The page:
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Iraqi Turmoil and American Folly

The unrest in the wake of Muqtada al-Sadr’s resignation reminds us of the limits of American intervention.

Muqtada al-Sadr at the grand mosque of Kufa in the holy city of Najaf, on April 3, 2015. (Haidar Hamdani / AFP via Getty Images)

Iraq almost descended into civil war last week after an influential cleric, Muqtada al-Sadr, withdrew from politics, having failed to secure a power-sharing deal with rival Shiite factions. The move prompted his supporters to storm the Green Zone, and at least 30 died and hundreds were wounded in the clashes that followed. Western authorities warned that the situation threatened the very survival of the Iraqi state, though a fragile calm has now been restored.

It is a shame that the American hawks who advocated for the 2003 invasion are too busy with other matters: many pushing escalation against Russia over Ukraine or, in the case of George W. Bush, teaching a Masterclass on leadership (yes, really).


The byzantine details behind the latest Iraqi unrest are almost beside the point, except insofar as they present an object lesson in the dangers of unintended consequences. Americans remember Sadr, if at all, as the leader of the Mahdi Army, which pitched ferocious battles against the U.S.-led occupation in the immediate wake of the Iraq War. Since then, he has emerged as an opponent of Tehran’s domination of Iraq.

That posture has naturally made Sadr a darling of the region’s Saudi-led Sunni bloc, with Riyadh-aligned outlets gushing over the cleric and his resistance against Persian hegemony. Arab News writer Baria Alamuddin, for example, insists that “this is not a struggle about religious authority, but a war for the survival of Iraq as an independent and sovereign nation, in which Sunnis, Kurds, liberals, and various minorities all have an equal stake.”

I’m not so sure. Sadr’s political life has long been bound up with the Shiite state next door, as evidenced by the fact that he spent the better part of a decade in Iran after the Americans routed his Mahdi uprising. Sadr’s own spiritual leader, Grand Ayatollah Kadhim al-Haeri, has long been based in Iran’s holy city of Qom.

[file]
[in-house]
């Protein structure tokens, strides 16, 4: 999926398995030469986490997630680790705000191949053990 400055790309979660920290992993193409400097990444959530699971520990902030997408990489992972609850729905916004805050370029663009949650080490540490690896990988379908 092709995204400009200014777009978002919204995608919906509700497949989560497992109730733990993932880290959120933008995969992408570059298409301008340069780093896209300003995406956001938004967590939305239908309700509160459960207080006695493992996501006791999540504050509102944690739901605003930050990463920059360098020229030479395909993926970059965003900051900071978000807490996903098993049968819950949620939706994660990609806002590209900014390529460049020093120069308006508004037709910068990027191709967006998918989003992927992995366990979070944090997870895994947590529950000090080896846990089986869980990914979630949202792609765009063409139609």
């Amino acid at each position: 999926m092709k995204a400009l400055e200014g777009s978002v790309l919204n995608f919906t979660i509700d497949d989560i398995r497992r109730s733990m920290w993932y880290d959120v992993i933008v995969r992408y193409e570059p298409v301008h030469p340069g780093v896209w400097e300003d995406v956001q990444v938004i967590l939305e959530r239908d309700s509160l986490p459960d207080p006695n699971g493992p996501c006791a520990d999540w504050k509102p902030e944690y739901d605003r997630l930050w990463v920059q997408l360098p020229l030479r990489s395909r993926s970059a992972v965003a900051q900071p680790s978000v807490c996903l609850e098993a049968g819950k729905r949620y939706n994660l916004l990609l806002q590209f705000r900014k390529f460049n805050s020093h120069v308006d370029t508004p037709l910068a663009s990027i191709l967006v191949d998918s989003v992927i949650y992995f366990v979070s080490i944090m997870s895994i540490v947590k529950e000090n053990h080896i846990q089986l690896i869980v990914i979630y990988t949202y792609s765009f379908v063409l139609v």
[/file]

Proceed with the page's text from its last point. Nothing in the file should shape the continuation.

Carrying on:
Indeed, part of the reason for Sadr’s resignation was Haeri’s decision to step down and urge his followers to pledge bay’ah (allegiance) to Iranian Supreme Leader Ayatollah Ali Khamenei. Sadr claims the Iranians coerced Haeri into resigning. That may or may not be true. Either way, the whole thing smells a lot like an intra-Shiite feud, not some nationalist battle royal pitting “bad” pro-Iran Shiites against “good” Shiites allied with Sunnis, Kurds, and liberals (what liberalsMs. Alamuddin?!).

It was precisely such simplistic moralizing that set the stage for the 2003 invasion in the first place: the belief, downright hilarious in retrospect, that Iraq is a coherent national state and a democracy awaiting liberation—rather than a hodge-podge of factions forced to live together by the border-drawing whims of Western imperialists a century earlier. Of course, Iraq was bound to be torn apart by regional powers attached to various ethnic and sectarian blocs, with the Iranians likely to come out victorious thanks to the Shiites’ sheer numerical advantage.


The ultimate result is that the Iraq War ended up empowering Tehran—a terrible outcome according to the hawks’ own anti-Iran logic.

All of this raises what should be a discomfiting question: What sorts of unintended consequences are poised to unfold from the uniparty hawks’ determination to wage a long proxy war against Russia in Ukraine? Already, Western sanctions that were supposed to collapse Russia’s economy and lead to a palace coup against Vladimir Putin have instead buoyed the ruble to historic highs.

More than that, the sanctions impelled many in the developing world to look to the emerging BRICS formation (Brazil, Russia, India, China and South Africa) as an alternative to an American-led global financial system, where your currency reserves aren’t safe from the ideological commitments of Foggy Bottom hawks and wokesters (but I repeat myself). Europeans, meanwhile, are looking ahead to a freezing winter as the combination of the sanctions and their own green follies leave the Continent struggling to fuel industries and households alike.

There are still more terrifying prospects. One I fear isn’t getting nearly enough attention is the possibility of renewed conflict in the Balkans, as pro-Russian populations in places like Serbia feel increasingly squeezed out of the European system, while Western-aligned ones press every advantage in long-simmering disputes over language, identity, and history.

Times like ours call for fair-minded diplomacy and strategic caution. That's too much to ask of those in Washington who pushed Iraq to the brink—and who still occupy the commanding heights of our teetering empire.

Dear readers: I’m back from my book sabbatical. Look for this column every Tuesday, and tune in toward the end of every week when I join Emile, Helen, and Micah for the TAC Right Now podcast. Thanks for bearing with me.